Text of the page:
Which Animals Can Live Without Water For Years?
There are several animals that can survive for years without drinking water.
On average, a person can last an average of three days without water, depending on the climate, because the human body loses a significant amount of water through sweating, breathing and excretion. It has been millions of years for animals around the world to adapt to hostile environments in arid regions. Each drop, breathing breath and wet secretion increases the chances of death of any desert animal through dehydration. There are several animals that can survive for years without drinking water. Some of the popular examples are desert turtle, kangaroo rat, spiny devil, water-holding frog, African lungfish, and desert paddle-foot frogs.
The kangaroo rat (genus Dipodomys) of North America is one of the most specialized animals living in desert environments and can go for its entire life without water. It takes the name of a small rodent, long hind legs (like an Australian kangaroo) that allow it to jump long distances while searching for food and water. Some of the adaptations to the arid environment include large fur-covered rodent sacs, unlike saliva, which allows the rodent to carry the seeds without losing too much moisture. Other adaptations, such as highly specialized kidneys with additional tubules, help preserve water in the body through urine water extraction. The urine of a kangaroo rat is about five times that of human urine. The kangaroo rat has an oily coating and does not sweat, which goes a long way in maintaining water in the body. In addition, kangaroo rats feed on seeds that are safely stored in nests. Once consumed, the seeds are metabolized to obtain energy and water. The nasal passage of this unique animal is also adapted to ensure minimal moisture loss into the atmosphere.
Water Holding Frog
The waterstop frog (Cyclorana platycephala) is usually found in Australian desert areas and has a truly unique adaptation mechanism to the harsh arid environment. In the wet seasons, the water-holding frog lives like ordinary frogs, and then enters the ground when dry conditions are formed to escape from hostility conditions. The frog has the ability to absorb a significant amount of water from its skin, which is then stored in its bladder and body tissues. As soon as the frog enters the ground, it enters a cocoon of its skin, so as not to lose water. In this case, the frog nourishes the skin and can remain in this state for several years.
West African Lungfish
West African lung fish (Protopterus annectens) is really a wonderful thing. These unique fish have been labeled as prehistoric animals for their survival for nearly 400 million years. These “living fossils”, as they are commonly called in scientific circles, make a prediction that is very similar to hibernation. Lung fish have gills like other ordinary fish that it uses to extract oxygen from water, but it has a unique adaptation that allows the fish to extract oxygen from the air. When dry conditions occur, the fish enter the mud and can continue to live even after the mud dries. At the time of guessing, the fish throw a mucus cocoon to protect it from harsh conditions and digest muscle tissue to get the nutrients, and in this case it can survive five years.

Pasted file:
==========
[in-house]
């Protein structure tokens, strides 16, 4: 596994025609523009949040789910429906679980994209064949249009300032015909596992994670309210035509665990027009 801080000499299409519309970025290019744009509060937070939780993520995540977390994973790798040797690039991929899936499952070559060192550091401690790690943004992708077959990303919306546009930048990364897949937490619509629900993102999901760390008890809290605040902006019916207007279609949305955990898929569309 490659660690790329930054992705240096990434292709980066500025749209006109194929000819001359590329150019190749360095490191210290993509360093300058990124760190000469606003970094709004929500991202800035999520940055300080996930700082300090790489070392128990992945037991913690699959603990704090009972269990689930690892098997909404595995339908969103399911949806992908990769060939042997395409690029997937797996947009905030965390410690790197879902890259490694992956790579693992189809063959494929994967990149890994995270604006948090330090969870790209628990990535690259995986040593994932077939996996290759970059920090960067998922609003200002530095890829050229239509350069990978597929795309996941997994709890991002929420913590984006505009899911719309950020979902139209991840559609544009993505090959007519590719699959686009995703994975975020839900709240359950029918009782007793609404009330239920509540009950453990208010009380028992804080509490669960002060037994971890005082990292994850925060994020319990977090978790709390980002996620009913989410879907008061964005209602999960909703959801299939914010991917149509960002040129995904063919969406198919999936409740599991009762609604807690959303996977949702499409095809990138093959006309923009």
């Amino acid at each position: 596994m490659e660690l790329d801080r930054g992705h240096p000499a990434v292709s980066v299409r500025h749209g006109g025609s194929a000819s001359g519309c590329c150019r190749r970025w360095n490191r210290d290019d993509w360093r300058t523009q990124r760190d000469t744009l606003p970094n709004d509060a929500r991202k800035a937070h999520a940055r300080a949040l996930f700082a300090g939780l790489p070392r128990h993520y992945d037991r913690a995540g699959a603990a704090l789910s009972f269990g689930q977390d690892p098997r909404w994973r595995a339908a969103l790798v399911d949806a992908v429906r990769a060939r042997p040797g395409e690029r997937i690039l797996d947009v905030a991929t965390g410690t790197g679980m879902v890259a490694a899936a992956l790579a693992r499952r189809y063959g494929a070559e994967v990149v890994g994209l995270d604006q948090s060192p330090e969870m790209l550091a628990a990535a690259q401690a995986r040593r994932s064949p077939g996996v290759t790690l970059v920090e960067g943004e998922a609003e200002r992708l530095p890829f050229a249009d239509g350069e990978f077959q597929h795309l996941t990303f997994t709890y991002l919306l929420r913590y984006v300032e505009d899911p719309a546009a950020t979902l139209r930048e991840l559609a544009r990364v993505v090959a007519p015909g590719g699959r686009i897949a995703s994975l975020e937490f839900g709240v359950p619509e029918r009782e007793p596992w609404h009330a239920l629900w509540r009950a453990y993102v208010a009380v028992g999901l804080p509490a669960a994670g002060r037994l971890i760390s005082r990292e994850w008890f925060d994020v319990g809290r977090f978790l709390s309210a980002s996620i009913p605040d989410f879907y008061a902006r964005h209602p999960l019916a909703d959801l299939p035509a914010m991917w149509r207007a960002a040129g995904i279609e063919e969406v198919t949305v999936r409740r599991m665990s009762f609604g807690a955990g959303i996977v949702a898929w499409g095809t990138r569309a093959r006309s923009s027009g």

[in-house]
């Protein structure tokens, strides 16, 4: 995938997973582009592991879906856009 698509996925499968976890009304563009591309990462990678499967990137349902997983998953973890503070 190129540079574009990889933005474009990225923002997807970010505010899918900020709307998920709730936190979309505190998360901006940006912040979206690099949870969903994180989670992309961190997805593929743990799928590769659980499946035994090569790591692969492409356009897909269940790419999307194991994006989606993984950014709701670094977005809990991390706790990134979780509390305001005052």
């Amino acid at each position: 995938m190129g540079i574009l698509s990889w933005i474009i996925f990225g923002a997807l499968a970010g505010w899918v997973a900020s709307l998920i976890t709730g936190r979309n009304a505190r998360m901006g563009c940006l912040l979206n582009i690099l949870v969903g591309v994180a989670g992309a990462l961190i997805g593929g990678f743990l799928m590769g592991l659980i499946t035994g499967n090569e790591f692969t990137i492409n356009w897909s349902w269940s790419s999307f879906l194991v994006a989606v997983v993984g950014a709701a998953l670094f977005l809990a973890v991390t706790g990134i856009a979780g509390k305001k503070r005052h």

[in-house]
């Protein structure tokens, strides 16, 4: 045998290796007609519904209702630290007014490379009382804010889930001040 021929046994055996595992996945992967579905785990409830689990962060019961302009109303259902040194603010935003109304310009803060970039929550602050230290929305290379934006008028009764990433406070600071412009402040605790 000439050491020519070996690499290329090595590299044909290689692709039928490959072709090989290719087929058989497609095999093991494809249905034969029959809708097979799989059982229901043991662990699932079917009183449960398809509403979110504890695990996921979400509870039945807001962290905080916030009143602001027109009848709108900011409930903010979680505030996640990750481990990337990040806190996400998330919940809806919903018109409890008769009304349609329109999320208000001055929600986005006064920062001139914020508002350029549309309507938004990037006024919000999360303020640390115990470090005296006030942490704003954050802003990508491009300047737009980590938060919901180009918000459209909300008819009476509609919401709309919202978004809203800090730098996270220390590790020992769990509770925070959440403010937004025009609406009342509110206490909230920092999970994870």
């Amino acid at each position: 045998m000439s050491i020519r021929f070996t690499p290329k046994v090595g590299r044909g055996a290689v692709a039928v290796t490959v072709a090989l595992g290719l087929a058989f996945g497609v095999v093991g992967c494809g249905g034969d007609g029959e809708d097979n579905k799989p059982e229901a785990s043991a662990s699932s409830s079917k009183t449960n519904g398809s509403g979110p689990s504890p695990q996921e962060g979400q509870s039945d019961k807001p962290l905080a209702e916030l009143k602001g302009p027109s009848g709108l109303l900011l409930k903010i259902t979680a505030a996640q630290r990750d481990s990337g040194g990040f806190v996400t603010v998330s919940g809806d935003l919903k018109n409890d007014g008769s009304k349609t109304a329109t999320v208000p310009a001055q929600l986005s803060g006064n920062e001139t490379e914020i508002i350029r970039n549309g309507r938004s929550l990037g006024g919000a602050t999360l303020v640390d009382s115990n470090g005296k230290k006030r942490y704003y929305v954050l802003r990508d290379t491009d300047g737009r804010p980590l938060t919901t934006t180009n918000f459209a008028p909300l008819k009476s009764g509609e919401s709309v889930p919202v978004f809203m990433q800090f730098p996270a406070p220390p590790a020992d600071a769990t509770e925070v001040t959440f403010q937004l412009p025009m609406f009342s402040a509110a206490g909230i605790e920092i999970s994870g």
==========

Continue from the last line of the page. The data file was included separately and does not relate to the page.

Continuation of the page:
The thorny devil (Moloch horridus), often called the thorny dragon, is typically found in desert areas in Central Australia. The thorny devil catches rain and dew in drier conditions thanks to the layered scales in its body, which has a hinge that allows it to hold moisture and water droplets between the scales. The collected water is then transported into the mouth under the skin. The process is provided by tongue movements that create the pressure necessary to draw water behind the mouth.
The Desert Spadefoot Toad
The paddle-footed frog (Scaphiopus couchi), recently discovered in the Colorado Desert, has some of the biggest adaptations to desert conditions. These animals managed to survive a few isolations, such as the edge of the dunes and dry washing, due to their unique environmental conditions. The spadefoot frogs that live in the dunes enter the permanent wet layer in the sand and stay there for the entire dry period. Others bury themselves under dense vegetation. Adult frogs can remain in this condition for years, reducing the loss of moisture by creating semi-impermeable membranes. The high osmotic concentration greatly enhances the ability to retain water and even remove moisture from moist conditions. These frogs also display an extremely accelerated growth rate. It takes less than 48 hours for the eggs to hatch, and within ten days the legs of the tadpoles develop. In less than three months, young frogs grow to half the size of adults.
Gopherus agassizii, located in the Mojave Desert in the southwestern USA, and Gopherus morafkai, located in the Sonoran Desert of Northwest Mexico, are two main types of desert turtle. Their durable shells, often mixed with rocks in the desert, offer a large water storage capacity, keeping the secret of their survival. These species have a large bladder in nitrogen-based wastes that can carry two-fifths of their weight in urea and water. In the wet period, the desert turtle discards waste and drinks extra water for storage. Alarming a desert turtle is life threatening as it can leave the water reserve in fear-based urination. The turtle can survive for a year or more without water.
Activity Levels During Dry Spells
In dry periods, desert animals seem to be entering a rather inactive state. This hibernation allows to extend the water reserves and live longer. Kangaroo rat can survive for a very long time without water for almost all its life, which is 10 years.